Portfolio strategies and the rise of flex

14 Oct 2021

By Bridget Fowler


CBRE Asia Pacific’s latest report on the Future of Work has recently been released and focuses on the office occupier sentiment on the future of their office portfolio and workplace across the region.

One of the four themes impacting how the future looks for New Zealand occupiers is the portfolio strategies that they are planning. We paired this with real life views from interviews conducted in the first half of 2021 where large corporate occupiers shared their view of lessons learned from Covid-19 over the last 18 months and the future impact this will have on their workplace and future strategy.

The rise of flex

Flexible space is changing portfolio strategies for organisations, with occupiers expecting to increase the amount of flexible workspace they have in their portfolios. In May, 43% of occupiers surveyed across Australia and New Zealand said they have no flexible workspace in their portfolio. However, in two years’ time they expect this to decrease significantly to 19% of their portfolio.

Proportion of occupiers with no flex space in their portfolio
Source: CBRE

What stands out from our research is the potential use of third-party flexible office space as an alternative to increasing office footprint, or providing more satellite type office locations. It strengthens the message around the move to the hybrid working style.

In the US demand is incredibly strong for flexible space, due to several reasons. Big corporates are looking to establish offices in regions outside of the main cities without the need to engage in long lease requirements, which is driving the demand for non-CBD flex operators. These contracts with flex space are easier to cancel or work month-to-month providing an exit strategy if required. 

In New Zealand, there aren’t many organisations currently expecting to set up in the regions as most employees are predominantly working from home when not in the office, but the demand for flex space is beginning to happen.

What portfolio strategies are your currently pursuing or planning to pursue?


Source: CBRE

Our team is working with an occupier who has experienced exceptional growth over the last 18 months enabling them to purchase two local businesses. However, with an existing lease tail at one building that didn’t have capacity for the whole organisation, they have opted to use third-party flexible space until closer to the lease expiry to allow them to cater for the wider growth through acquisition. Another occupier stated its business was exploring “having localised work options rather than one behemoth office in the centre of town,” demonstrating local interest for satellite office locations.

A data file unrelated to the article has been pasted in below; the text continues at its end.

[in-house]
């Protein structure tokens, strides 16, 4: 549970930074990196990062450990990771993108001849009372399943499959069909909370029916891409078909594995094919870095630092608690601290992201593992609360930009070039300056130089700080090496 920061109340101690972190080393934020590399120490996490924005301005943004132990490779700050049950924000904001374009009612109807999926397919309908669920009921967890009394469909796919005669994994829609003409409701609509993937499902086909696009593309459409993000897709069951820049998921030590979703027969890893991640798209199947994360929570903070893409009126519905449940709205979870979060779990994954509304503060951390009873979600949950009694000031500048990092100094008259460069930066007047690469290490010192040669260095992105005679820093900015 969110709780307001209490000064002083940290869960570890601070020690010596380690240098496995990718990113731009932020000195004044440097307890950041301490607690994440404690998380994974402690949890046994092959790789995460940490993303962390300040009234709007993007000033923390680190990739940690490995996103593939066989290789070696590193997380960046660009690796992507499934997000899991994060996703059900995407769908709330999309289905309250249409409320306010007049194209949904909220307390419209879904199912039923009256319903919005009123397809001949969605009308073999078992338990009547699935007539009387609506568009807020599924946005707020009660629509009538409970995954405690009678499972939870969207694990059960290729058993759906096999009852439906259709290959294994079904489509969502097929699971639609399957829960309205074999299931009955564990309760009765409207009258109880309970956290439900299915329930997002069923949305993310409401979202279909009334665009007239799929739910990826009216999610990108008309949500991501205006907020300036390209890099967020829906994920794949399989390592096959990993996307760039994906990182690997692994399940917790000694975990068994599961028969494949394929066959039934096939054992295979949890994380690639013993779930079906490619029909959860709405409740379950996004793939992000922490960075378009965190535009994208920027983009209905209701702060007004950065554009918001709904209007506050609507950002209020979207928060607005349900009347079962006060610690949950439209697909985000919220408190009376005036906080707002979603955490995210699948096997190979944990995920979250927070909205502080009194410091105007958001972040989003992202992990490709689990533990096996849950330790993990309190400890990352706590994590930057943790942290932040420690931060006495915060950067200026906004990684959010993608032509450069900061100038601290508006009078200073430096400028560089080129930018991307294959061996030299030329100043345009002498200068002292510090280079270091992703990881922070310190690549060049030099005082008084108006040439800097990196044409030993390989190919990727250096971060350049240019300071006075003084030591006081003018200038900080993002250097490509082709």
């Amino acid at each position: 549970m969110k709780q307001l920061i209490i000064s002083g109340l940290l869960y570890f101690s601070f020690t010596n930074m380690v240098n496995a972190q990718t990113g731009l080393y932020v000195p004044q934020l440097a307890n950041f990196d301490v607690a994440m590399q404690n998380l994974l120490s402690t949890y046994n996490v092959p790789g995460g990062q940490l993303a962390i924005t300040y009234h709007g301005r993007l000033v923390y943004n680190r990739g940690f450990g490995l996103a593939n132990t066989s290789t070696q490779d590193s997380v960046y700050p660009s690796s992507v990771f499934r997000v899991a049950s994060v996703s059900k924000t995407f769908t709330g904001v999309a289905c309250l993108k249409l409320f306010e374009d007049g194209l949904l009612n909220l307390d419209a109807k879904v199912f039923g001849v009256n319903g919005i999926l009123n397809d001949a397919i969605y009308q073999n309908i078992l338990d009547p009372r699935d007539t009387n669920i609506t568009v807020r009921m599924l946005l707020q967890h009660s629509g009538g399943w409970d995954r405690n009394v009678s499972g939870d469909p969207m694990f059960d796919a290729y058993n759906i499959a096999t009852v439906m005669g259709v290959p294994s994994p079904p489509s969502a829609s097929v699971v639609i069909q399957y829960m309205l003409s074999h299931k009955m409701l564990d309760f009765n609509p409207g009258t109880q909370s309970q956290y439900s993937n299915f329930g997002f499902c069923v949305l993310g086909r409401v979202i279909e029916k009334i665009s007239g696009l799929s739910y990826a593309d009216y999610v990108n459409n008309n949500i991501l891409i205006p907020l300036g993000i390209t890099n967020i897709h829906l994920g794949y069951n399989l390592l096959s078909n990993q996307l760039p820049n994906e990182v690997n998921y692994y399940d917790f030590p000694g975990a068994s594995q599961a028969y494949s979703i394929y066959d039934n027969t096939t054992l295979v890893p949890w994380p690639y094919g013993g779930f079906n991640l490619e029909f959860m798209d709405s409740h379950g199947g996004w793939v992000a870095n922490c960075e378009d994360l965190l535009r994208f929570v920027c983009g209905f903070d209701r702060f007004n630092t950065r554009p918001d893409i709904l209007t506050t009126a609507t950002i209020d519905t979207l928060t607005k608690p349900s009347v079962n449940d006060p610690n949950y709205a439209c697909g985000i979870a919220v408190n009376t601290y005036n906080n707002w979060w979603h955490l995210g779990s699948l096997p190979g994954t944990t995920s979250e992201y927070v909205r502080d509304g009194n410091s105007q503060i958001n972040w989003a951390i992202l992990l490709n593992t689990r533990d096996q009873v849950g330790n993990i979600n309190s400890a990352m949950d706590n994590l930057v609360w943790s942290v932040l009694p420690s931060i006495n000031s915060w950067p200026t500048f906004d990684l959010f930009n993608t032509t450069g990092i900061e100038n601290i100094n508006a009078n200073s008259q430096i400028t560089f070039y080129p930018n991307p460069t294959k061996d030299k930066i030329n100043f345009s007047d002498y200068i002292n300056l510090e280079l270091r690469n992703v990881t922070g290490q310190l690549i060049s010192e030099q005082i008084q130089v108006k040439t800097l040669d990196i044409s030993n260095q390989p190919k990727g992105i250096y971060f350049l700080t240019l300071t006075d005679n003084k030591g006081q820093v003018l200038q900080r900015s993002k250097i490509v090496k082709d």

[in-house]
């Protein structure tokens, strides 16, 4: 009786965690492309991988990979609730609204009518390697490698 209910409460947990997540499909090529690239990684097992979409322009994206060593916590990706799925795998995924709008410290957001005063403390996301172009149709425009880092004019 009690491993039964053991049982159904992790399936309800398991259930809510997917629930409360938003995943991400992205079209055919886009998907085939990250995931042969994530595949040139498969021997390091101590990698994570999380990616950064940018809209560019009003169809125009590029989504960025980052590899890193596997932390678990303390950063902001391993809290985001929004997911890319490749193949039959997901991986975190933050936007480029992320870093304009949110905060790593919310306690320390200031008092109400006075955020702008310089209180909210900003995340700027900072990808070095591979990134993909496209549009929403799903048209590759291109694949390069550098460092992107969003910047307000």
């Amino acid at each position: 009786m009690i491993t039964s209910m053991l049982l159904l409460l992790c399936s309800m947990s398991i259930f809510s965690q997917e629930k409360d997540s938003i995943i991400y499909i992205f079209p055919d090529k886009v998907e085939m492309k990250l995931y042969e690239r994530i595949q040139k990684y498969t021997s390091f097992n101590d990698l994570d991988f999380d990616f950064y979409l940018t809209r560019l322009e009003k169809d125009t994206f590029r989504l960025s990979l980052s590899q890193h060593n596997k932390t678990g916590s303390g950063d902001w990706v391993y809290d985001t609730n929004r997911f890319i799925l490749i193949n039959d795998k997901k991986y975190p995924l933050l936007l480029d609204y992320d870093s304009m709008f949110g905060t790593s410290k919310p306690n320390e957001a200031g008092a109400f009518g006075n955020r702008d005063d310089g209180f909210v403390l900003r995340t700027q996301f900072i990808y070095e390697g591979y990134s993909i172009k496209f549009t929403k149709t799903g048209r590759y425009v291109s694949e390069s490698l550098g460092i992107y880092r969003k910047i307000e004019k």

We believe strong demand for third-party space will become apparent over the next 24 months and at present there isn’t enough of the flex supply to match this demand. Businesses would likely still require a core hub, but this new demand of smaller spaces is expected to be met by third-party suppliers offering organisations space in locations with excellent transport connections, such as Albany, Takapuna and Sylvia Park. These need to be high-quality and attractive as organisations continue to work hard to entice employees back into physical workspaces, and enable collaboration through face-to-face contact and work to attract and retain their talent.

When interviewing large corporate landlords, they backed this view up that there will be changes coming: “I expect tenants to undertake major reconfigurations at their lease expiries and I'll be nervous when they do.” However additional commentary was also specific around timing: “From an occupier perspective a lot depends on where you are sitting in the lifecycle of your lease.”

With the current lockdown to stamp out the Delta variant continuing to effect Auckland and surrounding regions, the move to a flexible third-party contract may be the response that occupiers are searching for to introduce flexible working space into their portfolios.

The next part in our Future of Work series looks at how an increase in hybrid working and this perceived increase in flexible working space will impact workplace as we move into the future.